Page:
Scientist at Work: Patricia Foster

Patricia Foster For most people, the word mutation is evocative. It conjures up the heartbreak of cancer, the specter of super viruses and even science fiction movie monstrosities. But mutations aren't all bad. They occur naturally in the genomes of all organisms and many are harmless or even beneficial, says Indiana University Bloomington biologist Patricia Foster, who is a widely esteemed expert on mutation in bacteria.  Full Story

Gene therapy for metastatic melanoma in mice produces complete remission, IU researchers report


A potent anti-tumor gene introduced into mice with metastatic melanoma has resulted in permanent immune reconfiguration and produced a complete remission of their cancer, according to an article published in the December 2010 issue of the Journal of Clinical Investigation. The online version is now available.

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IU Open Systems Lab researchers receive top honor for paper on system noise


A paper co-authored by Dr. Andrew Lumsdaine, director of the Open Systems Lab (OSL) at the Indiana University Pervasive Technology Institute, and former OSL researchers Torsten Hoefler (University of Illinois at Urbana-Champaign) and Timo Schneider (University of Technology Chemnitz) has received Supercomputing 2010's Best Paper accolade. As the premier annual international supercomputing conference, Supercomputing 2010 drew thousands of participants from all over the world. The paper, "Characterizing the Influence of System Noise on Large-Scale Applications by Simulation," analyzes the impact of system noise, or communication delays, on the performance of large-scale applications running on multiple computer processors connected over a network.

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Building mental muscles through theoretical physics

Kostelecky's Apples

A grant from the D.J. Angus-Scientech Educational Foundation has made it possible for a student from a suburban Indianapolis high school to co-author, along with his mentor -- an IUPUI School of Science physics professor -- and two other scientists, a theoretical physics study in a top tier peer-reviewed scientific journal, a paper which has been selected for rapid communication due to its importance to the field.

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America's Top Doctors for Cancer recognizes 21 IU School of Medicine physicians

Top Docs book

Twenty-one physicians with the IU School of Medicine have been recognized as the best in their field. The 21 are among 27 physicians statewide included in the most recent edition of America's Top Doctors for Cancer. The guide identifies the nation's most outstanding physicians for the diagnosis and treatment of cancers in adults and children.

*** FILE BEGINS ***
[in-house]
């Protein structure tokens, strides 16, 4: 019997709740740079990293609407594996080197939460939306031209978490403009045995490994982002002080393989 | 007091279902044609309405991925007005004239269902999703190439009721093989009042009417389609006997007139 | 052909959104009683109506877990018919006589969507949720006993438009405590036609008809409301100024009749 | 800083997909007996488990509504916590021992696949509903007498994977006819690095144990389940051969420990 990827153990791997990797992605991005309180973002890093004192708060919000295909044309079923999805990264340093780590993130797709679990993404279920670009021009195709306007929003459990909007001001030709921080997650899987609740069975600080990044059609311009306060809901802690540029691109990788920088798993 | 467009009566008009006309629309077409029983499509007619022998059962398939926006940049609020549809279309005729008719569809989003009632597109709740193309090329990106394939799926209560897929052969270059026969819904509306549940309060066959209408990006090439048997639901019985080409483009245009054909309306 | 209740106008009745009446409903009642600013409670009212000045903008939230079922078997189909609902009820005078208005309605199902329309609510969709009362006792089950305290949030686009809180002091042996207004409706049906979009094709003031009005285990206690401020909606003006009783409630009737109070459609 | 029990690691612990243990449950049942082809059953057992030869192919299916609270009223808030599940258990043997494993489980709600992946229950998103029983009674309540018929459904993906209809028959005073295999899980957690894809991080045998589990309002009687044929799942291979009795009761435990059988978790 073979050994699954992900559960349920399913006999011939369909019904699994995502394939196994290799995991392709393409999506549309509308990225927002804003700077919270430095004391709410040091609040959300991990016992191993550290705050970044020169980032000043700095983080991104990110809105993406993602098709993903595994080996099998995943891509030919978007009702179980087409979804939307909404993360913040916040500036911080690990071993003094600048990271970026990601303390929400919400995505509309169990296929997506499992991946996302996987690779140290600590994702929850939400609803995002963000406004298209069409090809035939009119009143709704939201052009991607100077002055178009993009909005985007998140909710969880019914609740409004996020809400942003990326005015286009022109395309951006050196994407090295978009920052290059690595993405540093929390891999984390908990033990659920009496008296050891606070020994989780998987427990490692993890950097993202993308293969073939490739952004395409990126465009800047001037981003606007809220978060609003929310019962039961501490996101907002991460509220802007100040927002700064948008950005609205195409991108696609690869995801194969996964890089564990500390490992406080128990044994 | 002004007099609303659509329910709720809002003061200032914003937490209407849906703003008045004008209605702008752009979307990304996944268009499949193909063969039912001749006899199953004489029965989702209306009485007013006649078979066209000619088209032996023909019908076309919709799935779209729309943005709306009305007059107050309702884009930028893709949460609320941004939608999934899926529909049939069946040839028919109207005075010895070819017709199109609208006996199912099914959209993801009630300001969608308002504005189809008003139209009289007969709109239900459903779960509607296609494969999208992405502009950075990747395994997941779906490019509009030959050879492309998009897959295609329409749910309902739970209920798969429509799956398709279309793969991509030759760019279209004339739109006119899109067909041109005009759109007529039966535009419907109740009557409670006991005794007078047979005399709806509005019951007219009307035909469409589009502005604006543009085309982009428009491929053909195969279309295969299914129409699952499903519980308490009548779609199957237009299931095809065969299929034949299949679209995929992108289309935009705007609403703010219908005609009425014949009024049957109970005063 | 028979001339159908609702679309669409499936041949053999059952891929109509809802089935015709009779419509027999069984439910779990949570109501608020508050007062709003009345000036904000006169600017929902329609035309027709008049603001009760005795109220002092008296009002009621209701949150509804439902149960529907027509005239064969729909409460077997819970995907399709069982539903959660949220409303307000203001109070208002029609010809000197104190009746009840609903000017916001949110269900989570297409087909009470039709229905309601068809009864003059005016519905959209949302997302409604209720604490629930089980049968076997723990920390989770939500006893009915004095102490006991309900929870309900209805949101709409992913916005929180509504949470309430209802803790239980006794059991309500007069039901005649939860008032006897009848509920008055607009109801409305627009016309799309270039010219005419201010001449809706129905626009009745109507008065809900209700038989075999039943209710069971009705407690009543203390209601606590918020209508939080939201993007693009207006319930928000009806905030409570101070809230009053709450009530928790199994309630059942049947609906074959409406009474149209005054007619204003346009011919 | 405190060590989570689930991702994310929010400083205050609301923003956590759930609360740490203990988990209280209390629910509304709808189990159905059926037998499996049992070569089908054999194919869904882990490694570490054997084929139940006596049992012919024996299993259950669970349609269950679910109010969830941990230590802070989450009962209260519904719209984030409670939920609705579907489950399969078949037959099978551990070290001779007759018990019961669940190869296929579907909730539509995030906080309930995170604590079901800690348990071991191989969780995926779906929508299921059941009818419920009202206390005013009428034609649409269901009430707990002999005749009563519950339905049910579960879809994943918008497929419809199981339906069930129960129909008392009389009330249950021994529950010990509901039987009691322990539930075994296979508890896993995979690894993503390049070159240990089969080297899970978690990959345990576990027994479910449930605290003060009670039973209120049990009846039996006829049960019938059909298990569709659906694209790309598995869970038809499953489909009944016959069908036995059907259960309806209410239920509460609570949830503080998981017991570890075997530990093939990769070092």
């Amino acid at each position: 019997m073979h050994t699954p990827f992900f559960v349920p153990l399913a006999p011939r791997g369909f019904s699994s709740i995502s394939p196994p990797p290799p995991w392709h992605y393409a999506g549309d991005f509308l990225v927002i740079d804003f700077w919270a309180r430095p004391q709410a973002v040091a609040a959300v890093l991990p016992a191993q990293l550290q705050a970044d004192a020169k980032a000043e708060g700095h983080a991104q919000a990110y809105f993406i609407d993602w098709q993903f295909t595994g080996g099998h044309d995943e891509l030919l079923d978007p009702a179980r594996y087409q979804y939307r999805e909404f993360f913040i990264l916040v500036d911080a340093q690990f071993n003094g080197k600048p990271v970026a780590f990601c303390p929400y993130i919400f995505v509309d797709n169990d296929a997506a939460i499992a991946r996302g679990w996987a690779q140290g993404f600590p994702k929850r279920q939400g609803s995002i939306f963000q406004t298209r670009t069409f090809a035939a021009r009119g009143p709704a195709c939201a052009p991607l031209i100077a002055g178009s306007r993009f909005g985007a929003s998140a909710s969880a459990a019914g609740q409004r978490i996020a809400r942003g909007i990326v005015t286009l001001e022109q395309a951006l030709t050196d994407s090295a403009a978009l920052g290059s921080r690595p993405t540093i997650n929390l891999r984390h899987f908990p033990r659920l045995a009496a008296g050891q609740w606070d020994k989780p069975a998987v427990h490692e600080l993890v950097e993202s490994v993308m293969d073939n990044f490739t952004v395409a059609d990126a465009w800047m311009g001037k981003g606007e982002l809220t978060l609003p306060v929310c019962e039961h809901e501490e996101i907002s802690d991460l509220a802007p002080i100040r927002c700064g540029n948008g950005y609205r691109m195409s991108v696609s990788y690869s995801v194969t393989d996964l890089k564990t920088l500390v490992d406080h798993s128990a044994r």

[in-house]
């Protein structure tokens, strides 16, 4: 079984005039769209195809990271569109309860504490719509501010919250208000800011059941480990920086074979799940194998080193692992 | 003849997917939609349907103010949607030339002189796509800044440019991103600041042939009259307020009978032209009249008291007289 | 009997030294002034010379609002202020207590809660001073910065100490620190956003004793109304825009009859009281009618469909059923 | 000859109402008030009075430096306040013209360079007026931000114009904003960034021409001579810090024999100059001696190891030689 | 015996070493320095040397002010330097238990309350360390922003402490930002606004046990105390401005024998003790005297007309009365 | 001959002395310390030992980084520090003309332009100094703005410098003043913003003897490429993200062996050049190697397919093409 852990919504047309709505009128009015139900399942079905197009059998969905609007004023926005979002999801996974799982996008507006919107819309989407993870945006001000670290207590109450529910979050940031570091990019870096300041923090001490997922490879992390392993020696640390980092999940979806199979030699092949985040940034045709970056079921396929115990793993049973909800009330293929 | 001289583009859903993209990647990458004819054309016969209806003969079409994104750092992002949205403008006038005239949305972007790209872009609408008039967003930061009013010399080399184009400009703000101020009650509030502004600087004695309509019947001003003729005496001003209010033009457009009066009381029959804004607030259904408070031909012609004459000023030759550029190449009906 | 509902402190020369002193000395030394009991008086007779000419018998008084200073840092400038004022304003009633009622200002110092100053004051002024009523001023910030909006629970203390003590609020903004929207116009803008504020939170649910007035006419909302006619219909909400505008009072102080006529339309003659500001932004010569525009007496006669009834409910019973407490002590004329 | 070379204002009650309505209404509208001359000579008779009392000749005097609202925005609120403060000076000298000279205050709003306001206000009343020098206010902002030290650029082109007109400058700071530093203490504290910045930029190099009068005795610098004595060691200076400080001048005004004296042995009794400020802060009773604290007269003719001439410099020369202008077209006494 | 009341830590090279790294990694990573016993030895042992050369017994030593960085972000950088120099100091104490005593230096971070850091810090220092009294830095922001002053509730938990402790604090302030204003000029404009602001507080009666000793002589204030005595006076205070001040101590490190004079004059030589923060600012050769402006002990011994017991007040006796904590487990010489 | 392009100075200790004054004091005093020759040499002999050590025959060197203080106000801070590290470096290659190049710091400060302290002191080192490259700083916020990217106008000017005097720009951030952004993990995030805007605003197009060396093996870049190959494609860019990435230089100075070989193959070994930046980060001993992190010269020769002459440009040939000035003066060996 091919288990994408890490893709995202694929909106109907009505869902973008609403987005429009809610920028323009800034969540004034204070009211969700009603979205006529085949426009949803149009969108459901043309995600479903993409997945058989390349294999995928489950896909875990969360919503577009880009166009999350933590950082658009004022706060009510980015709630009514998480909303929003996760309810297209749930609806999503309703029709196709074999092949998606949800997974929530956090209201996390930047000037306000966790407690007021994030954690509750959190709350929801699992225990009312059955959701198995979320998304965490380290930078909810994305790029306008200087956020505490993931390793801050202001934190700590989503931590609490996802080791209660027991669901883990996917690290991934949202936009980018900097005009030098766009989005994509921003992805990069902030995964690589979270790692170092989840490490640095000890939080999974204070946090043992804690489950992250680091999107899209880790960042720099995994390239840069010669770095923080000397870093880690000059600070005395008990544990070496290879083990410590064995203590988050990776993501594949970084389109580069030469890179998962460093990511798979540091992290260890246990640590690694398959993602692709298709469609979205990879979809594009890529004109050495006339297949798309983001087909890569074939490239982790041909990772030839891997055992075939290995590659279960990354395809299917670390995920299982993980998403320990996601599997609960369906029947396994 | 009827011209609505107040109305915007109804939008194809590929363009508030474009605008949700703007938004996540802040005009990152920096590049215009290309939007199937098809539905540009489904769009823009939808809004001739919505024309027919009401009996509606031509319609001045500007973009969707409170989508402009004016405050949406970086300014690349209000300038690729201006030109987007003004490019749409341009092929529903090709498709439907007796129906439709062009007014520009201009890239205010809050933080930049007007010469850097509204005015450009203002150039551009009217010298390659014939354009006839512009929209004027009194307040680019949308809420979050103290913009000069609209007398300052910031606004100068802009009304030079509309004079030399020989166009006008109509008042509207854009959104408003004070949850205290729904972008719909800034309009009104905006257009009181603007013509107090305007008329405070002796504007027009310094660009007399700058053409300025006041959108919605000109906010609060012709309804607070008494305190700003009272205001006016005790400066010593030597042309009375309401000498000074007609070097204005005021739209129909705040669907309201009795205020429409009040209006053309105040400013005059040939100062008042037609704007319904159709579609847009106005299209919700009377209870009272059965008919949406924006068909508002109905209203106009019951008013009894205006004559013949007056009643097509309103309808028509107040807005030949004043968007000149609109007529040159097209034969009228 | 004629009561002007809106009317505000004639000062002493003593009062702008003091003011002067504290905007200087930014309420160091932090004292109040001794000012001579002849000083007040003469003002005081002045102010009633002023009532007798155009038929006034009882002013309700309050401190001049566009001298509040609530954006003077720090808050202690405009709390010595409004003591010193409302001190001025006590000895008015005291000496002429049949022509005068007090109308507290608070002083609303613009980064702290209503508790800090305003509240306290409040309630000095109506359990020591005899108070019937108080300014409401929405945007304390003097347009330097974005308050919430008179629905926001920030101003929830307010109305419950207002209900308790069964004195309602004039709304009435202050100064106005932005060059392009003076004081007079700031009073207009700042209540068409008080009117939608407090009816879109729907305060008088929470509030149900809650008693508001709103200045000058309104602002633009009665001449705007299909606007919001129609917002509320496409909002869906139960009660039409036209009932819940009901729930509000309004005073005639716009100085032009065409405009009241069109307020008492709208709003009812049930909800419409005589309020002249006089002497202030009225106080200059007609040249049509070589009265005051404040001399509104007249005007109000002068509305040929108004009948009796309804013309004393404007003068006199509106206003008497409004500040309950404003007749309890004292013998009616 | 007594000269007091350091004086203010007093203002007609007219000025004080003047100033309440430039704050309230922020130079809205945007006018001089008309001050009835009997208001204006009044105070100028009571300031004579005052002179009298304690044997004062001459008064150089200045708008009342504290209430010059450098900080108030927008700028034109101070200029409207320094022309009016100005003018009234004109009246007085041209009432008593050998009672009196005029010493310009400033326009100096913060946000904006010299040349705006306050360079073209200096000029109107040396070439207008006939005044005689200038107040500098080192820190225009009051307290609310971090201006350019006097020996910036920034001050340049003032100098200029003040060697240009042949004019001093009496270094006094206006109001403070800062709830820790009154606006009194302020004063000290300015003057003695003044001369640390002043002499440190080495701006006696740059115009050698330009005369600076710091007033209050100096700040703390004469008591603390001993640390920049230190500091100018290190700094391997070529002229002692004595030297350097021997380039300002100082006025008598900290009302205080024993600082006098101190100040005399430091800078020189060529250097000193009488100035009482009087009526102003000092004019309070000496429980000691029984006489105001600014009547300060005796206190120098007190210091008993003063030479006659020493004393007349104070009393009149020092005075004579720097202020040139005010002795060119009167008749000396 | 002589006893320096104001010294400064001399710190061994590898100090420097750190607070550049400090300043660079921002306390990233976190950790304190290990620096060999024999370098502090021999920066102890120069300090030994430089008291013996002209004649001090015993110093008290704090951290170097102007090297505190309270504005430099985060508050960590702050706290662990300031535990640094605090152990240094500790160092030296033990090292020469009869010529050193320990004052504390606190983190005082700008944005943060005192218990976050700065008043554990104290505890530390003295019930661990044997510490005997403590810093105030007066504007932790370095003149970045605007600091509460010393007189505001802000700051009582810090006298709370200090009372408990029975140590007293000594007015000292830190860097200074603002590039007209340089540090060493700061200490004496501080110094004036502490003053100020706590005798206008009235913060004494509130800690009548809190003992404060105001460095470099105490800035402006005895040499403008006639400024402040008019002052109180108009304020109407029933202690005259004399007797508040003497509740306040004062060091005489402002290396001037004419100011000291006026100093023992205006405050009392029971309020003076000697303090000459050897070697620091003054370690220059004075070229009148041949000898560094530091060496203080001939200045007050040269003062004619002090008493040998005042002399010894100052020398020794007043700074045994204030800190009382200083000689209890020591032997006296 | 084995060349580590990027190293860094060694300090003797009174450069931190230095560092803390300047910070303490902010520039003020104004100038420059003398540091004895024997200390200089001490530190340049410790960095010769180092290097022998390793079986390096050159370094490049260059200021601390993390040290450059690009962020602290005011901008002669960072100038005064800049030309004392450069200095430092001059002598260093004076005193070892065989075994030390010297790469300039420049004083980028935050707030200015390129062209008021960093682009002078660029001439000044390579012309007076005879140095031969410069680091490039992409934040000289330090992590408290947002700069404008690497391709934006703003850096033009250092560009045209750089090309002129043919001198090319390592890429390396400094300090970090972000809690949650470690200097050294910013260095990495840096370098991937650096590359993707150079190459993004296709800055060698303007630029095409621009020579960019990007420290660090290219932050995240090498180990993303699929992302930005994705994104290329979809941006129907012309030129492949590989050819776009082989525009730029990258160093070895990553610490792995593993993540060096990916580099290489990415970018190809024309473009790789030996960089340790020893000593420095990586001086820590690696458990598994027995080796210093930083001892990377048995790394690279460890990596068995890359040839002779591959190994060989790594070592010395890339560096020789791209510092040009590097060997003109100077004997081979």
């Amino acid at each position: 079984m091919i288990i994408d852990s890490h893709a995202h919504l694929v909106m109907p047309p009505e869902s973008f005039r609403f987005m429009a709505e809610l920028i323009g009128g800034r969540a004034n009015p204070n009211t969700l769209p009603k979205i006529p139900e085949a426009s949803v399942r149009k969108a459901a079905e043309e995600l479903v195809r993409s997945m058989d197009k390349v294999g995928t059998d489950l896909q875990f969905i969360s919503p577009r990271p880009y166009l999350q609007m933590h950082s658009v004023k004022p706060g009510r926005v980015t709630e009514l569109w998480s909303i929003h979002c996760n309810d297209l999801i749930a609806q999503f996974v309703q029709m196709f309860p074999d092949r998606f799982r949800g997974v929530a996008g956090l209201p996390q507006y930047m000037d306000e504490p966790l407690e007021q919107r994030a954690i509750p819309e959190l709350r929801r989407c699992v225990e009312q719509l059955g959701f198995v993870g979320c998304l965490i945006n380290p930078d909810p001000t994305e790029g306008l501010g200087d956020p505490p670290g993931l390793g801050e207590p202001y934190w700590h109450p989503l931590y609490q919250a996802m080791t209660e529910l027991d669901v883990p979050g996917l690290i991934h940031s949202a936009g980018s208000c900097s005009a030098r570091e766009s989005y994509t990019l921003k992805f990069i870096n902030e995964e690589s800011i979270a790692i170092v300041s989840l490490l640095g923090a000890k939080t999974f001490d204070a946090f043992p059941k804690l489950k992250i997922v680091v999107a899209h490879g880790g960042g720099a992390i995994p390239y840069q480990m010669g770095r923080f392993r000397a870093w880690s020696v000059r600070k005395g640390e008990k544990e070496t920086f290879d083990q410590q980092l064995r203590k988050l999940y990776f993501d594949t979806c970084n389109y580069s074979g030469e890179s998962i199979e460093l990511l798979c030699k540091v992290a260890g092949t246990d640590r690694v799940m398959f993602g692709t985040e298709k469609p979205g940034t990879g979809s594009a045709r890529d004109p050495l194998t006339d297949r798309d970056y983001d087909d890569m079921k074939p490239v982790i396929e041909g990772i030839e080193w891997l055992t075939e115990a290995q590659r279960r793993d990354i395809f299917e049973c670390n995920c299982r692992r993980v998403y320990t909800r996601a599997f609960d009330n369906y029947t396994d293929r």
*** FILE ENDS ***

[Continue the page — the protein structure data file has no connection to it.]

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IUPUI mathematician named 2010 Indiana Professor of the Year

Jeffrey Watt

Jeffrey Xavier Watt, associate professor of mathematical sciences and associate dean for student affairs and outreach in the School of Science at Indiana University-Purdue University Indianapolis, has been named the 2010 Indiana Professor of the Year. Sponsored by the Carnegie Foundation for the Advancement of Teaching and administered by the Council for Advancement and Support of Education, the U.S. Professor of the Year award recognizes professors for their influence on teaching and their commitment to undergraduate students. It is one of the most prestigious awards honoring undergraduate teaching and mentoring.

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Argentina Mountains Provide Lab Environment for IPFW Professor and Students


The distance between Northeast Indiana and Northwest Argentina may not be as far as you think. The link that ties these two locations together is Aranzazu Pinan-Llamas, assistant professor of geology at Indiana University-Purdue University Fort Wayne (IPFW). Her interest and research in structural geology and tectonics has taken her to Argentina several times over the last seven years. In late October, it took Pinan-Llamas to Denver, Colo., where she presented her research to 6,000 fellow scientists at the Geological Society of America (SGA) 2010 Annual Meeting and Exposition.

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Previous issue

Jill Robinson

The Nov. 16, 2010, issue of IU Discoveries featured Chemistry Senior Lecturer Jill Robinson and the evolution of modern science education. Also included were stories about the preparation of a new ovarian cancer drug for clinical trials, two new NSF grants for environmental science projects, a visit to Bloomington by Sossina Haile, the use of Argentina's mountains as a research and teaching tool, risk-taking behavior in sex addicts, and a newly developed technology that helps identify the presence of Salmonella in food products.

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